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Information about aLoss_and_Bereavement_FinalRevised

Published on December 22, 2008

Author: aSGuest7667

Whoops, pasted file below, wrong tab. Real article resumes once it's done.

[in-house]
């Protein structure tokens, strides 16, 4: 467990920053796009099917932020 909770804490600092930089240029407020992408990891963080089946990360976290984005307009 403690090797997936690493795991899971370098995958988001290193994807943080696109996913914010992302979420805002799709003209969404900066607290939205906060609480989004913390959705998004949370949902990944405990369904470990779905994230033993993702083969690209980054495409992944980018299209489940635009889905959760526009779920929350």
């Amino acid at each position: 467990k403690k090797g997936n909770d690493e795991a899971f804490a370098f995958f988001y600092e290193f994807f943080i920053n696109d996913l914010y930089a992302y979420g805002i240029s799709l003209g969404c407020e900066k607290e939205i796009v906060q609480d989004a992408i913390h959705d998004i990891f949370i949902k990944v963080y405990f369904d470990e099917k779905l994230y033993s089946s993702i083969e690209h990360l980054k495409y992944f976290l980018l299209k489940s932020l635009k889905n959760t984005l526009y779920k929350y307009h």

Loss and Bereavement : Loss and Bereavement McGill School of Social Work Presented by Estelle Hopmeyer Slide 2: 2 Loss and Bereavement All humans grieve a loss to one degree or another – death and non-death loss are grieved Useful definitions: for death loss Grief: is the experience of one who has lost a loved one to death Mourning: is the process that one goes through in adapting to the loss of the person Bereavement: defines the loss to which the person is trying to adapt Disenfranchised Grief : 3 Disenfranchised Grief The loss is not openly acknowledged, publicly mourned or socially supported (Kenneth Doka) Societies have sets of grieving rules: who, when, where, how, how long and for whom people grieve This defines ‘legitimate’ right to mourn – generally familial These grieving rules may not correspond to the nature of the attachments, sense of loss or feelings of survivors Disenfranchised Grief (cont’d) : 4 Disenfranchised Grief (cont’d) Relationship not recognized e.g. divorce, non-kin, gay partner Loss not recognized – perinatal loss, abortion, pets, foster care Griever not recognized – very young or old, intellectually disabled Paradox – the very nature of disenfranchised grief which complicates grief is that it removes or minimizes social support Psychosocial Loss : 5 Psychosocial Loss Psychological death: Person ceases to be aware of self – does not know who s(he) is or does not know that s(he) is Loss of identity - person still alive but personality is markedly different Social death – person is still alive but maybe socially dead – e.g. comatose, severe brain injury or severe mental illness Does not create space for emotional detachment but may increase time and energy for caregivers Need to adjust to life with the “new person”; Need to recognize losses Western Grief and Mourning : 6 Western Grief and Mourning Freud in 1917 proposed that people whose loved ones died needed to work through the loss with the final outcome being to detach emotionally from the deceased. Lindemann in 1944 perpetuated the notion that healthy resolution of grief involved confronting the reality of the loss and severing the emotional bonds with the deceased allowing for the building of new relationships. Kubler-Ross (1969) stages of death and dying derived from dying patients and not survivors – linear. Worden (1982, 2002) task model of bereavement. Four tasks that could be revisited, not linear. Western Grief and Mourning (cont’d) : 7 Western Grief and Mourning (cont’d) Walsh and McGoldrick (1995) Family bereavement relational aspects of mourning sharing the grief family involvement in mourning rituals expression of feelings open communication Goal to maintain a sense of family cohesion while being flexible enough to adapt to family loss Western Grief and Mourning (cont’d) : 8 Western Grief and Mourning (cont’d) Rando, T (1985-1986) Introduced the idea that one could remain emotionally connected to the deceased loved one but that the relationship changed – e.g. holding positive memories Relationships survivors have with the deceased are unique for each individual e.g. sense of presence, connection through special items Bereavement can be a catalyst for increased coping skills and personal growth – e.g. psychospiritual transformation – meaning making from the death Reactions to Grief and Bereavement : 9 Reactions to Grief and Bereavement There is no right or wrong way to grieve. Here are some reactions that people have felt after a death loss Feelings: Sadness, anger, guilt, anxiety, loneliness, fatigue, helplessness, shock, yearning, relief, numbness, feeling cut off from the rest of the world, irritability Physical Sensations: Shallowness in the stomach Tightness in throat or chest Oversensitivity to noise Shortness of breath Weakening in the muscles Lack of energy or exhaustion Dry mouth Getting sick more often than usual due to the stress of experiencing the loss Cognitions: Reaction to Grief : 10 Cognitions: Reaction to Grief Disbelief Confusion Preoccupation with the deceased Sense of presence of the deceased Hallucinations Inability to concentrate and/or remember things Behaviours : 11 Behaviours Changes in sleep patterns (inability to sleep, sleeping all the time, difficulty sleeping) Appetite disturbances – weight loss or gain Absent minded behaviour Social withdrawal Dreams of deceased Avoiding reminders of the deceased Searching and calling out Restless over-activity Crying Visiting places or carrying objects that remind the survivor of the deceased Treasuring objects that belonged to the deceased Behaviours (cont’d) : 12 Behaviours (cont’d) Taking on some of the characteristics of the person who died (adopting mannerisms) Lack of motivation Fearful of being alone or with people Use of drugs or alcohol Turning to or away from religious beliefs Tasks of Mourning –William Worden : 13 Tasks of Mourning –William Worden Accept the reality of the loss Work through the pain of grief Adjust to the environment where the deceased is missing Emotionally relocate the deceased and move on with life Health Care Professional needs to: Help actualize the loss Help to identify and experience feelings Assist in living without the deceased Help find meaning and emotional relocation Mediators of Mourning –William Worden : 14 Mediators of Mourning –William Worden Who the person was Nature of the attachment Mode of death: NASH: Natural, Accidental, Suicidal, Homicidal Proximity, suddeness/expectedness, violent/traumatic, multiple losses, preventable, ambiguous, stigmatized Historical antecedents, loss history, intergenerational Personality variables Age and gender, coping styles, e.g. strengths, assumptive world beliefs Social variables – social support, roles, religious resources etc. Concurrent stresses Three Phases of Bereavement (Therese Rando) : 15 Three Phases of Bereavement (Therese Rando) Avoidance Phase Psyche is in shock, numbness, denial, disbelief. Need to know. Intellectual but not emotional response Confrontation Phase Grief experienced intensely. “angry sadness” Panic, anger, guilt, depression, despair, relief Preoccupation with the deceased Worry about being crazy Re-establishment Phase Beginning emotional and social reentry Guilt (betraying the deceased) Six “R” Processes of Mourning (T.Rando) : 16 Six “R” Processes of Mourning (T.Rando) Recognize the loss. Acknowledge and understand the death React to the separation Experience the pain – give expression to psychological reactions to the loss. Identify and mourn secondary losses Recollect and re-experience the deceased and the relationship. Review and remember realistically – re-experience the feelings Relinquish the old attachments to the deceased and the old assumptive world Readjust to move adaptively to the new world without forgetting the old. Revise assumptive world. Develop a new relationship with the deceased. Adopt new ways of being in the world. Form a new identity Reinvest in new relationships. Invest in other people and things Complicated Mourning (T. Rando) : 17 Complicated Mourning (T. Rando) Complicated mourning is present whenever there is some compromise, distortion, or failure of one or more of the processes or stages of mourning. The amount of time since the death needs to be considered. The mourner may be stuck in the phases of bereavement, feeling pain years after. (no movement). In addition the mourning may be absent, delayed or inhibited. Experiences which could lead to complicated mourning Death from a lengthy illness Sudden, unexpected death (especially traumatic or violent) Death the mourner perceives as preventable No verbal ability to express grief Secrecy or non-involvement in rituals when a parent or significant person dies Multiple losses and death Mourner’s lack of social support Sudden DeathSuicide, Accident, Heart Attack : 18 Sudden DeathSuicide, Accident, Heart Attack Preparation (anticipatory grief) is missing Shock, unreality, feelings of guilt responsibility – what if and if only –sense it could have been prevented Heart attack: He didn’t look good, he was tired. I should have insisted he see his doctor Suicide: I should have understood her message, the extent of her pain. I should have been able to prevent her death Sense of helplessness, assault on sense of control Loss of sense of security in the world Sudden Death (cont’d) : 19 Sudden Death (cont’d) No chance to say good-bye – unfinished business Lack of time to bring relationship to a close Wish to turn the clock back – to say we loved them, ask for forgiveness or to forgive etc. Survivors need to understand – to make sense – Need to tell the story often to find some meaning in the death – To understand they may never really know the “why” in the case of a suicide and to forgive themselves. The Mourning Process (William Worden) : 20 The Mourning Process (William Worden) Mediators of Mourning Person who died Nature of attachment Circumstances of death Personality mediators Historical mediators Social mediators Concurrent changes Tasks of Mourning To Accept reality To experience pain To adjust to environment without loved one - external adjustments - internal adjustments -spiritual adjustments To relocate and memorialize loved one Practice – Helping the Bereaved with death and Non-death Loss : 21 Practice – Helping the Bereaved with death and Non-death Loss Begin with understanding and respect – understand that much of the emotions, feelings expressed are normal and a necessary part of the grieving process – understand this loss in terms of the mediators of grieving and loss history Listen – understand the depth of the distress and at times sense of hopelessness and powerlessness. Be open to hearing negative emotions such as anger and guilt – know clients are doing the best they can Practice – Helping the Bereaved with death and Non-death Loss (cont’d) : 22 Practice – Helping the Bereaved with death and Non-death Loss (cont’d) Stay with the sadness – learn to be comfortable with the pain that can challenge professionals own resources – understand how the pain impacts on you Know and use a conceptual framework (Rando, Worden) so as not to be overwhelmed and to not pathologize normal feelings and behaviours. Be culturally appropriate Practice – Helping the Bereaved with death and Non-death Loss (Cont’d) : 23 Practice – Helping the Bereaved with death and Non-death Loss (Cont’d) Adopt a teaching as well as support role. Teach new skills and coping strategies Knowledge is control for clients – encourage use of rituals and symbols Be respectful of the time needed by clients as they work through the tasks and search for meaning Attend to your “self-care” needs. You need to be supported in this work – e.g. supervision, recognition of the impact on the professional Mental Illness as a form of Non-Bereavement loss : 24 Mental Illness as a form of Non-Bereavement loss Difficult to clearly identify losses as person is still alive Psychosocial losses – In severe mental illness the person “that was” might seem like a ‘bizarre’ stranger living in the house For parents they grieve for the child “that was” about the present life they live which may be painful and joyless and for the future – the hopes and dreams for their child and for themselves. Normal life transition are drastically transformed Interventions with Non-Bereavement Loss Mental Illness : 25 Interventions with Non-Bereavement Loss Mental Illness Assist in dealing with Emotional Issues Related to Loss. ? Can be difficult to share emotions, particularly negative emotions – social sanctions, disloyalty, unfeeling, need to explore guilt ? Need to assure that feelings are normal ? Suggest writing letters to sufferers, speaking an apology, addressing an empty chair ? Explore alternative coping strategies that allow for legitimacy of response and a lack of viable alternatives e.g. hospitalization ? Deal with fear and anxiety about the future – about other family members ? Address anger and crises in faith Interventions with Non-Bereavement Loss Mental Illness (cont’d) : 26 Interventions with Non-Bereavement Loss Mental Illness (cont’d) Secondary Losses maybe profound – deal with them ? Review how life has changed ? What secondary losses are most significant ? What can be regained and modified Explore nature of support system ? Respite care ? Surprises – positive and negative ? Other social system options – (ask for help) Interventions with Non-Bereavement Loss Mental Illness (cont’d) : 27 Interventions with Non-Bereavement Loss Mental Illness (cont’d) Help plan realistically for the future – “one day at a time” – realistic hopes. Planning does increase sense of control Develop rituals for recognizing changes – need some sense of closure Know a person can survive though things will never be the same – Giving up hope for a cure maybe a turning point (Mona Wasow) – Cyclical nature of illness can make this especially difficult as there can be chronic sorrow and recycled grief